Diabetes accounts for more than half of all spending on health care in the United States, according to a new study.
Data shows that U.S. spending on diabetes diagnosis and treatment reached a record-breaking $101 billion in 2013, and has grown at a rate of 36 times faster than spending on heart disease –the No. 1 cause of death in the U.S.
“After adjusting for inflation, we see that every year the U.S. is spending 6 percent more than we spent the year before on diabetes,” said Joseph Dieleman, assistant professor at the University of Washington Institute for Health Metrics and Evaluation and lead researcher for the study.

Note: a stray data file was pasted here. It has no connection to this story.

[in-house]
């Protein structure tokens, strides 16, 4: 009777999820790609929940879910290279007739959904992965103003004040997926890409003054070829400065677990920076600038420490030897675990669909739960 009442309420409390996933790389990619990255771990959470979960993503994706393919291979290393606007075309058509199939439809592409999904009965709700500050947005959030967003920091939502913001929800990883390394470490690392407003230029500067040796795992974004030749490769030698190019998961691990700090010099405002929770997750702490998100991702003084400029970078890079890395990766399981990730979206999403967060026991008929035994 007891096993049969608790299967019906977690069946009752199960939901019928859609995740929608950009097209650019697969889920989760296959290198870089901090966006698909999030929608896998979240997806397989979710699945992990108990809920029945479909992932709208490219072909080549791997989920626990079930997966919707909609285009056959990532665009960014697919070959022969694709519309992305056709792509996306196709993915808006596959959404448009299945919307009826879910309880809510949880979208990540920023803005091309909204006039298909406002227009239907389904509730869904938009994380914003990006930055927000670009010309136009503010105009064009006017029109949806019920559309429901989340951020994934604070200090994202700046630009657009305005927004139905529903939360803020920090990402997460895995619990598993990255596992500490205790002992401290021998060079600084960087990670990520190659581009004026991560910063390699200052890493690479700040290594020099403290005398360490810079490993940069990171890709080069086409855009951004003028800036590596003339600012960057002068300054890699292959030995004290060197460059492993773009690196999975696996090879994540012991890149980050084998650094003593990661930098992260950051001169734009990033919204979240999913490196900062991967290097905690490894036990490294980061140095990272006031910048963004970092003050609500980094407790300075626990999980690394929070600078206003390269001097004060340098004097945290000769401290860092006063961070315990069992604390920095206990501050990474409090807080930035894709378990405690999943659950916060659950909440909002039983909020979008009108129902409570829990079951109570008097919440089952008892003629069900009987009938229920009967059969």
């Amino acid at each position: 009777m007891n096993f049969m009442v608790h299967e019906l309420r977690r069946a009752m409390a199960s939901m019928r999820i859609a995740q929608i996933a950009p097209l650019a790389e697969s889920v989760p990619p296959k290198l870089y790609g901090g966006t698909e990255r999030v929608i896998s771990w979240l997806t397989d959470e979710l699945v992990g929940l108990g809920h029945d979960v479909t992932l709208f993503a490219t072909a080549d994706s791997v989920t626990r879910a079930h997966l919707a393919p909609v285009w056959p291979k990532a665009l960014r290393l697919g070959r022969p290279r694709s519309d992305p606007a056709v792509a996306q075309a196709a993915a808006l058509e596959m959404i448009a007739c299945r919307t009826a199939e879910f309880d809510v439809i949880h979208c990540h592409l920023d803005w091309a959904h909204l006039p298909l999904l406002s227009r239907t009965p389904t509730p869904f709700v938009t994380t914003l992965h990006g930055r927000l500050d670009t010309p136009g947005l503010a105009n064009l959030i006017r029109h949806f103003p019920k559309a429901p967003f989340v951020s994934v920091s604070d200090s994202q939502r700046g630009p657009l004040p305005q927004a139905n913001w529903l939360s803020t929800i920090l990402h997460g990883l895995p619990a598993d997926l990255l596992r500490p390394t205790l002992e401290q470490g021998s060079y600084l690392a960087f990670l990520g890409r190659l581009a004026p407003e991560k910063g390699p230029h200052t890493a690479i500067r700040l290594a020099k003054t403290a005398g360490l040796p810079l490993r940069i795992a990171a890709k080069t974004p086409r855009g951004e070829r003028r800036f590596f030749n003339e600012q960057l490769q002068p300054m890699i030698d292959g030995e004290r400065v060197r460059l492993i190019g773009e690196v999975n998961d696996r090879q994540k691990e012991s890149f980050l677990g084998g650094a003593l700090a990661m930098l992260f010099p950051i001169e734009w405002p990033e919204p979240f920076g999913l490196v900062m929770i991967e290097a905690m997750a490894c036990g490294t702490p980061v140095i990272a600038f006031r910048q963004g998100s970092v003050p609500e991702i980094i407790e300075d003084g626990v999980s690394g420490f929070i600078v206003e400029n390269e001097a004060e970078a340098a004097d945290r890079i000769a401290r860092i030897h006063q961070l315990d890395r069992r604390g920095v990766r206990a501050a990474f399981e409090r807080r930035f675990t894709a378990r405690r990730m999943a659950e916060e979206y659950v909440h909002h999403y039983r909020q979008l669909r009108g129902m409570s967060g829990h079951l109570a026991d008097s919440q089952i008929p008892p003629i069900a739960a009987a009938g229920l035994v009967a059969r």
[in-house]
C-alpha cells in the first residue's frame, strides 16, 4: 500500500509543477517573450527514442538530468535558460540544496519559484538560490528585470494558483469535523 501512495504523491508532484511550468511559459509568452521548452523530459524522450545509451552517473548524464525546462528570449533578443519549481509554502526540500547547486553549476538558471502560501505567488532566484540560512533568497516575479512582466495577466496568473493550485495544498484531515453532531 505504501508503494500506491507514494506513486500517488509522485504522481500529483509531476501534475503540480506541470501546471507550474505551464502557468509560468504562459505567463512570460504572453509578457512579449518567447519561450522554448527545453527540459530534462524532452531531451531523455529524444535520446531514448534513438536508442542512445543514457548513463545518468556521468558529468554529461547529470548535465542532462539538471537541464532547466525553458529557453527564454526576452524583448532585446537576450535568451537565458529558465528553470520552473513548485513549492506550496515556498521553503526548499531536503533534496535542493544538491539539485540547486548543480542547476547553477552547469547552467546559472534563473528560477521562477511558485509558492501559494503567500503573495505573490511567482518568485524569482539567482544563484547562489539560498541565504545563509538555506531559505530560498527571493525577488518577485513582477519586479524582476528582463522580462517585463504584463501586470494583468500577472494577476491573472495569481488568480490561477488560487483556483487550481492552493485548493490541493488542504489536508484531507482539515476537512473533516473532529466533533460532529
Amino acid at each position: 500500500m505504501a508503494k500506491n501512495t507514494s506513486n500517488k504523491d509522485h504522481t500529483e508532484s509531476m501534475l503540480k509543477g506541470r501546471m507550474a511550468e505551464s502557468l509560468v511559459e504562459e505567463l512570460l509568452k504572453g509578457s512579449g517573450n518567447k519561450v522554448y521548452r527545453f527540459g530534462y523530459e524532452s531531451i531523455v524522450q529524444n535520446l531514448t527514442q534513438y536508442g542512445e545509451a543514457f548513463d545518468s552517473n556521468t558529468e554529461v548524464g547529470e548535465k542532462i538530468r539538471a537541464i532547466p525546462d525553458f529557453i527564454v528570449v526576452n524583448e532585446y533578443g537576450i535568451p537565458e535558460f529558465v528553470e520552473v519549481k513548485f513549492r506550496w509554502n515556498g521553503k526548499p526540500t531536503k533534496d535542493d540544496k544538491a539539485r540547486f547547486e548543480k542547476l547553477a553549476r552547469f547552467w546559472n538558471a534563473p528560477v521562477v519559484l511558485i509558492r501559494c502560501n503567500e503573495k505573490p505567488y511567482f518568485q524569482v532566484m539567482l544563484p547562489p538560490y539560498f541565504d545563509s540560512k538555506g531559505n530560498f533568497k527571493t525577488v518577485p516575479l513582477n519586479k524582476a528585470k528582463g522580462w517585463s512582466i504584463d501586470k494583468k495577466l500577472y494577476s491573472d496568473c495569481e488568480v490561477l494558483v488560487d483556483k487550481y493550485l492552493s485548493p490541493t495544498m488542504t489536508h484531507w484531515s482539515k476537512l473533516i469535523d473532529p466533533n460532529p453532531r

“That’s really a remarkable growth rate, notably faster than the economy is growing or health care spending as a whole,” he said.
Dieleman added that growth in health care spending between 1996 and 2013 has been 3.5 percent on average annually .
“Spending on diabetes grew twice as fast as all conditions combined” during that 18-year period, he said.
The study findings were published in the Dec. 27 issue of the Journal of the American Medical Association.
The top 10 most costly health expenses:
- Diabetes — $101.4 billion.
- Ischemic heart disease — $88.1 billion.
- Low back and neck pain — $87.6 billion.
- High blood pressure — $83.9 billion.
- Injuries from falls — $76.3 billion.
- Depression — $71.1 billion.
- Dental care — $66.4 billion.
- Vision and hearing problems — $59 billion.
- Skin-related problems — $55.7 billion.
- Pregnancy and postpartum care — $55.6 billion.